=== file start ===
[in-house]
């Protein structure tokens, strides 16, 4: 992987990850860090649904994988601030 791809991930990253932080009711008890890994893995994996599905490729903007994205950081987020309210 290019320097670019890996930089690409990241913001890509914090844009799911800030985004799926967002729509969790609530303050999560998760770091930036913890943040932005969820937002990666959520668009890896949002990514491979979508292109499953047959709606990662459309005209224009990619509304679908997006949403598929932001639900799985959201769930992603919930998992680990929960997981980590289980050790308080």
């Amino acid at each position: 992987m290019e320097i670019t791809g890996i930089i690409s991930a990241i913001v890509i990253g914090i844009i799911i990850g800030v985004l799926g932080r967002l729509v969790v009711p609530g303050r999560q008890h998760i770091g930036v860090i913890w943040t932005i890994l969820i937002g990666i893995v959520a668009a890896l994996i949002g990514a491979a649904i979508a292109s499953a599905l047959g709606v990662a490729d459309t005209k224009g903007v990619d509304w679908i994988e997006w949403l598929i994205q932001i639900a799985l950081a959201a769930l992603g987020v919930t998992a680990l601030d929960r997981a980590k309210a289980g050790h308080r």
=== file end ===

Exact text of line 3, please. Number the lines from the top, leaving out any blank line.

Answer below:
């Amino acid at each position: 992987m290019e320097i670019t791809g890996i930089i690409s991930a990241i913001v890509i990253g914090i844009i799911i990850g800030v985004l799926g932080r967002l729509v969790v009711p609530g303050r999560q008890h998760i770091g930036v860090i913890w943040t932005i890994l969820i937002g990666i893995v959520a668009a890896l994996i949002g990514a491979a649904i979508a292109s499953a599905l047959g709606v990662a490729d459309t005209k224009g903007v990619d509304w679908i994988e997006w949403l598929i994205q932001i639900a799985l950081a959201a769930l992603g987020v919930t998992a680990l601030d929960r997981a980590k309210a289980g050790h308080r």